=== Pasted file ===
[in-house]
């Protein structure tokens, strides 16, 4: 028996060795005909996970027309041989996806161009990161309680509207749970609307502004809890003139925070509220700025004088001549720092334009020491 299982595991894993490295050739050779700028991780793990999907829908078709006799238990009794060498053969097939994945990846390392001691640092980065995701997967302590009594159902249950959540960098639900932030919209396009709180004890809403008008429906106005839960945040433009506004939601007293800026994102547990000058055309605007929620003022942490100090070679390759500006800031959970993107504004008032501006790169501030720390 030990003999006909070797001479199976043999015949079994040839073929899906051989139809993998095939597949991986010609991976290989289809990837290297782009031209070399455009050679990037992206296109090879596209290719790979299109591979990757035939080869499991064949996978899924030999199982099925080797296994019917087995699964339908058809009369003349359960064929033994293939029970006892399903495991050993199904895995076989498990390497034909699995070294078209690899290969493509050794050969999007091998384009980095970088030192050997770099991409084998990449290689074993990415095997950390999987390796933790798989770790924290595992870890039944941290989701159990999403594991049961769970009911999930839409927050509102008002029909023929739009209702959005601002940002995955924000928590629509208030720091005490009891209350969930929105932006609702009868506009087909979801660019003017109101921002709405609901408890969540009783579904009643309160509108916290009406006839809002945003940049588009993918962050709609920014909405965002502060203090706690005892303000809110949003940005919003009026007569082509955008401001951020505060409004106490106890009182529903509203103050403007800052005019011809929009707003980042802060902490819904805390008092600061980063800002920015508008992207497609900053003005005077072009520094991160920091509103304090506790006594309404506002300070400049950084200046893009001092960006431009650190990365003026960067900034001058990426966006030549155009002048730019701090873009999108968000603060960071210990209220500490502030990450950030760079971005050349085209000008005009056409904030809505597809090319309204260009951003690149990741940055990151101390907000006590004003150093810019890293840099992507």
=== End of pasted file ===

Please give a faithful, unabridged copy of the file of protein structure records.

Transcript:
[in-house]
């Protein structure tokens, strides 16, 4: 028996060795005909996970027309041989996806161009990161309680509207749970609307502004809890003139925070509220700025004088001549720092334009020491 299982595991894993490295050739050779700028991780793990999907829908078709006799238990009794060498053969097939994945990846390392001691640092980065995701997967302590009594159902249950959540960098639900932030919209396009709180004890809403008008429906106005839960945040433009506004939601007293800026994102547990000058055309605007929620003022942490100090070679390759500006800031959970993107504004008032501006790169501030720390 030990003999006909070797001479199976043999015949079994040839073929899906051989139809993998095939597949991986010609991976290989289809990837290297782009031209070399455009050679990037992206296109090879596209290719790979299109591979990757035939080869499991064949996978899924030999199982099925080797296994019917087995699964339908058809009369003349359960064929033994293939029970006892399903495991050993199904895995076989498990390497034909699995070294078209690899290969493509050794050969999007091998384009980095970088030192050997770099991409084998990449290689074993990415095997950390999987390796933790798989770790924290595992870890039944941290989701159990999403594991049961769970009911999930839409927050509102008002029909023929739009209702959005601002940002995955924000928590629509208030720091005490009891209350969930929105932006609702009868506009087909979801660019003017109101921002709405609901408890969540009783579904009643309160509108916290009406006839809002945003940049588009993918962050709609920014909405965002502060203090706690005892303000809110949003940005919003009026007569082509955008401001951020505060409004106490106890009182529903509203103050403007800052005019011809929009707003980042802060902490819904805390008092600061980063800002920015508008992207497609900053003005005077072009520094991160920091509103304090506790006594309404506002300070400049950084200046893009001092960006431009650190990365003026960067900034001058990426966006030549155009002048730019701090873009999108968000603060960071210990209220500490502030990450950030760079971005050349085209000008005009056409904030809505597809090319309204260009951003690149990741940055990151101390907000006590004003150093810019890293840099992507």